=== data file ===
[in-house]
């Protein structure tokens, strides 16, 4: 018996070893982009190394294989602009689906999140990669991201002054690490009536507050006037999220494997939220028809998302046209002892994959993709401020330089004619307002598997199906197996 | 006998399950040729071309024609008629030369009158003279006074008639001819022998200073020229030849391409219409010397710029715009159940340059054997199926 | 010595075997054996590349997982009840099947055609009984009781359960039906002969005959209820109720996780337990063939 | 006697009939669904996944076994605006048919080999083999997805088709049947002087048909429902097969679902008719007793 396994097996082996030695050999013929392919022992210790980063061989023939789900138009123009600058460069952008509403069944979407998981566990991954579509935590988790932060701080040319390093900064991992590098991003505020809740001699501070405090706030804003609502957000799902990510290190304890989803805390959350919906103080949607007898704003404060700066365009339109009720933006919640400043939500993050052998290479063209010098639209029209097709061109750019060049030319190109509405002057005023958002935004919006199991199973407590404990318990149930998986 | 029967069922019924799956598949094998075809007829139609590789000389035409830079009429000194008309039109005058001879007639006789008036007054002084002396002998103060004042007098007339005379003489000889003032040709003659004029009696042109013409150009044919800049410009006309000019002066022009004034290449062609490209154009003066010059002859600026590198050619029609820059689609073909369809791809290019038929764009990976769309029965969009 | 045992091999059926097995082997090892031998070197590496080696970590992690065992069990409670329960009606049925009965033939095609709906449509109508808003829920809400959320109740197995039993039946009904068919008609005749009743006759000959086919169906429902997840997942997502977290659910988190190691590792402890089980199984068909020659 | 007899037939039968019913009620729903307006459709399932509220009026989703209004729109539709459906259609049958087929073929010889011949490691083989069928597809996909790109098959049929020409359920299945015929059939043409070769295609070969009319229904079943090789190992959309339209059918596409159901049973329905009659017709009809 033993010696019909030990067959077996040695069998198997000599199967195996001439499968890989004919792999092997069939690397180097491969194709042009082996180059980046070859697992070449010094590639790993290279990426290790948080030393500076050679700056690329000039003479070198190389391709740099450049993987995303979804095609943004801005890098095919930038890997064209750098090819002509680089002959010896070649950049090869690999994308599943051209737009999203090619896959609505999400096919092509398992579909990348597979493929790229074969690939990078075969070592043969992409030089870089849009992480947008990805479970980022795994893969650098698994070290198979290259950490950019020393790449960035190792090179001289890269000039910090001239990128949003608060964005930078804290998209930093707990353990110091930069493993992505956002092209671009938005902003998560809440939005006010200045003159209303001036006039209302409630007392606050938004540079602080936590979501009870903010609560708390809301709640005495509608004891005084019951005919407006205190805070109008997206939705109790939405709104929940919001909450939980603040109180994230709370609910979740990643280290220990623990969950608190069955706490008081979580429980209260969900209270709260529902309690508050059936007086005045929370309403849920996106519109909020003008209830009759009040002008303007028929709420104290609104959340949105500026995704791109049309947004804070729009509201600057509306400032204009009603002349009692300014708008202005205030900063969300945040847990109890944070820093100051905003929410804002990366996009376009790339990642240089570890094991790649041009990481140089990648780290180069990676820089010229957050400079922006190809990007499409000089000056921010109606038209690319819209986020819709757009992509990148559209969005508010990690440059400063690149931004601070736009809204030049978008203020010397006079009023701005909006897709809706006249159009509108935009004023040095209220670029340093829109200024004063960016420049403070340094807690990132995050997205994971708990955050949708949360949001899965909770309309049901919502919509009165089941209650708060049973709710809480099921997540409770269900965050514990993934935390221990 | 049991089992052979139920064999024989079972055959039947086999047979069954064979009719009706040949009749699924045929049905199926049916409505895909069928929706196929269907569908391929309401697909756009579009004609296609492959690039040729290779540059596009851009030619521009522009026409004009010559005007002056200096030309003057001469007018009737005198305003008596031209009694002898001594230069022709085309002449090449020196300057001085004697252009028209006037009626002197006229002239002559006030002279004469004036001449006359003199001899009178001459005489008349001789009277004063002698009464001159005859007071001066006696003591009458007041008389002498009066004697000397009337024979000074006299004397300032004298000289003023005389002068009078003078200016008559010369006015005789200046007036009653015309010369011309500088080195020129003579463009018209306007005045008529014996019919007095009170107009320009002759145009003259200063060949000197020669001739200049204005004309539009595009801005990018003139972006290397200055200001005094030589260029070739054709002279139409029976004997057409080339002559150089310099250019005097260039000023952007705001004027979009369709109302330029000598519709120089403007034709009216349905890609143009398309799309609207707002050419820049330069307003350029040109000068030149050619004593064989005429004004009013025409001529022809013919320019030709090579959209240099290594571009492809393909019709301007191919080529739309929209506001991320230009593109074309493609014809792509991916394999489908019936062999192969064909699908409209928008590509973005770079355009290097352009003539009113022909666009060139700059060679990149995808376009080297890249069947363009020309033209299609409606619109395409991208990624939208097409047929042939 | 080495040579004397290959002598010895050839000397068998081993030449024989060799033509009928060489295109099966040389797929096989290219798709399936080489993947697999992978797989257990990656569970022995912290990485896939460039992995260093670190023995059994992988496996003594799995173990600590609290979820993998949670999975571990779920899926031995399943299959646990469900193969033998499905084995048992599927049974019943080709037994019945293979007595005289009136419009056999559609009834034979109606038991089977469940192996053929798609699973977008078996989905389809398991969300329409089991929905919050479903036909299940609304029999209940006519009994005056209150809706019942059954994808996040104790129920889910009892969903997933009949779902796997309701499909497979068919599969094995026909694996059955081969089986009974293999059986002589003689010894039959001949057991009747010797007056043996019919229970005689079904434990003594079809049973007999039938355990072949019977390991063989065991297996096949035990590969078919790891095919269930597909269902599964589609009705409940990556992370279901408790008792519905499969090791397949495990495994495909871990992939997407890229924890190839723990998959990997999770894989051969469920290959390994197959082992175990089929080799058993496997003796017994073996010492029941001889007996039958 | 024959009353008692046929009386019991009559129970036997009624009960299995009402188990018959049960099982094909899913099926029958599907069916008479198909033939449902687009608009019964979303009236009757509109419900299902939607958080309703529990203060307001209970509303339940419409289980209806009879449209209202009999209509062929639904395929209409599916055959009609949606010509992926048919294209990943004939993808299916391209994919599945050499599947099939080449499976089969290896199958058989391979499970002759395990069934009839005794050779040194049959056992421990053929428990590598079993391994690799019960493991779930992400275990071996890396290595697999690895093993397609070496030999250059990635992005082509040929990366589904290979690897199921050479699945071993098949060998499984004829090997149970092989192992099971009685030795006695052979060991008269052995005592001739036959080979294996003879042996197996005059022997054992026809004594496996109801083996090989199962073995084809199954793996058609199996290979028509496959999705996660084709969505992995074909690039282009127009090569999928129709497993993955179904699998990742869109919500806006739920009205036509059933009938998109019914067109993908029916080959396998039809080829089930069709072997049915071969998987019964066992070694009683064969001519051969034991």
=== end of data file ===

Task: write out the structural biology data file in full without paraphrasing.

[in-house]
């Protein structure tokens, strides 16, 4: 018996070893982009190394294989602009689906999140990669991201002054690490009536507050006037999220494997939220028809998302046209002892994959993709401020330089004619307002598997199906197996 | 006998399950040729071309024609008629030369009158003279006074008639001819022998200073020229030849391409219409010397710029715009159940340059054997199926 | 010595075997054996590349997982009840099947055609009984009781359960039906002969005959209820109720996780337990063939 | 006697009939669904996944076994605006048919080999083999997805088709049947002087048909429902097969679902008719007793 396994097996082996030695050999013929392919022992210790980063061989023939789900138009123009600058460069952008509403069944979407998981566990991954579509935590988790932060701080040319390093900064991992590098991003505020809740001699501070405090706030804003609502957000799902990510290190304890989803805390959350919906103080949607007898704003404060700066365009339109009720933006919640400043939500993050052998290479063209010098639209029209097709061109750019060049030319190109509405002057005023958002935004919006199991199973407590404990318990149930998986 | 029967069922019924799956598949094998075809007829139609590789000389035409830079009429000194008309039109005058001879007639006789008036007054002084002396002998103060004042007098007339005379003489000889003032040709003659004029009696042109013409150009044919800049410009006309000019002066022009004034290449062609490209154009003066010059002859600026590198050619029609820059689609073909369809791809290019038929764009990976769309029965969009 | 045992091999059926097995082997090892031998070197590496080696970590992690065992069990409670329960009606049925009965033939095609709906449509109508808003829920809400959320109740197995039993039946009904068919008609005749009743006759000959086919169906429902997840997942997502977290659910988190190691590792402890089980199984068909020659 | 007899037939039968019913009620729903307006459709399932509220009026989703209004729109539709459906259609049958087929073929010889011949490691083989069928597809996909790109098959049929020409359920299945015929059939043409070769295609070969009319229904079943090789190992959309339209059918596409159901049973329905009659017709009809 033993010696019909030990067959077996040695069998198997000599199967195996001439499968890989004919792999092997069939690397180097491969194709042009082996180059980046070859697992070449010094590639790993290279990426290790948080030393500076050679700056690329000039003479070198190389391709740099450049993987995303979804095609943004801005890098095919930038890997064209750098090819002509680089002959010896070649950049090869690999994308599943051209737009999203090619896959609505999400096919092509398992579909990348597979493929790229074969690939990078075969070592043969992409030089870089849009992480947008990805479970980022795994893969650098698994070290198979290259950490950019020393790449960035190792090179001289890269000039910090001239990128949003608060964005930078804290998209930093707990353990110091930069493993992505956002092209671009938005902003998560809440939005006010200045003159209303001036006039209302409630007392606050938004540079602080936590979501009870903010609560708390809301709640005495509608004891005084019951005919407006205190805070109008997206939705109790939405709104929940919001909450939980603040109180994230709370609910979740990643280290220990623990969950608190069955706490008081979580429980209260969900209270709260529902309690508050059936007086005045929370309403849920996106519109909020003008209830009759009040002008303007028929709420104290609104959340949105500026995704791109049309947004804070729009509201600057509306400032204009009603002349009692300014708008202005205030900063969300945040847990109890944070820093100051905003929410804002990366996009376009790339990642240089570890094991790649041009990481140089990648780290180069990676820089010229957050400079922006190809990007499409000089000056921010109606038209690319819209986020819709757009992509990148559209969005508010990690440059400063690149931004601070736009809204030049978008203020010397006079009023701005909006897709809706006249159009509108935009004023040095209220670029340093829109200024004063960016420049403070340094807690990132995050997205994971708990955050949708949360949001899965909770309309049901919502919509009165089941209650708060049973709710809480099921997540409770269900965050514990993934935390221990 | 049991089992052979139920064999024989079972055959039947086999047979069954064979009719009706040949009749699924045929049905199926049916409505895909069928929706196929269907569908391929309401697909756009579009004609296609492959690039040729290779540059596009851009030619521009522009026409004009010559005007002056200096030309003057001469007018009737005198305003008596031209009694002898001594230069022709085309002449090449020196300057001085004697252009028209006037009626002197006229002239002559006030002279004469004036001449006359003199001899009178001459005489008349001789009277004063002698009464001159005859007071001066006696003591009458007041008389002498009066004697000397009337024979000074006299004397300032004298000289003023005389002068009078003078200016008559010369006015005789200046007036009653015309010369011309500088080195020129003579463009018209306007005045008529014996019919007095009170107009320009002759145009003259200063060949000197020669001739200049204005004309539009595009801005990018003139972006290397200055200001005094030589260029070739054709002279139409029976004997057409080339002559150089310099250019005097260039000023952007705001004027979009369709109302330029000598519709120089403007034709009216349905890609143009398309799309609207707002050419820049330069307003350029040109000068030149050619004593064989005429004004009013025409001529022809013919320019030709090579959209240099290594571009492809393909019709301007191919080529739309929209506001991320230009593109074309493609014809792509991916394999489908019936062999192969064909699908409209928008590509973005770079355009290097352009003539009113022909666009060139700059060679990149995808376009080297890249069947363009020309033209299609409606619109395409991208990624939208097409047929042939 | 080495040579004397290959002598010895050839000397068998081993030449024989060799033509009928060489295109099966040389797929096989290219798709399936080489993947697999992978797989257990990656569970022995912290990485896939460039992995260093670190023995059994992988496996003594799995173990600590609290979820993998949670999975571990779920899926031995399943299959646990469900193969033998499905084995048992599927049974019943080709037994019945293979007595005289009136419009056999559609009834034979109606038991089977469940192996053929798609699973977008078996989905389809398991969300329409089991929905919050479903036909299940609304029999209940006519009994005056209150809706019942059954994808996040104790129920889910009892969903997933009949779902796997309701499909497979068919599969094995026909694996059955081969089986009974293999059986002589003689010894039959001949057991009747010797007056043996019919229970005689079904434990003594079809049973007999039938355990072949019977390991063989065991297996096949035990590969078919790891095919269930597909269902599964589609009705409940990556992370279901408790008792519905499969090791397949495990495994495909871990992939997407890229924890190839723990998959990997999770894989051969469920290959390994197959082992175990089929080799058993496997003796017994073996010492029941001889007996039958 | 024959009353008692046929009386019991009559129970036997009624009960299995009402188990018959049960099982094909899913099926029958599907069916008479198909033939449902687009608009019964979303009236009757509109419900299902939607958080309703529990203060307001209970509303339940419409289980209806009879449209209202009999209509062929639904395929209409599916055959009609949606010509992926048919294209990943004939993808299916391209994919599945050499599947099939080449499976089969290896199958058989391979499970002759395990069934009839005794050779040194049959056992421990053929428990590598079993391994690799019960493991779930992400275990071996890396290595697999690895093993397609070496030999250059990635992005082509040929990366589904290979690897199921050479699945071993098949060998499984004829090997149970092989192992099971009685030795006695052979060991008269052995005592001739036959080979294996003879042996197996005059022997054992026809004594496996109801083996090989199962073995084809199954793996058609199996290979028509496959999705996660084709969505992995074909690039282009127009090569999928129709497993993955179904699998990742869109919500806006739920009205036509059933009938998109019914067109993908029916080959396998039809080829089930069709072997049915071969998987019964066992070694009683064969001519051969034991």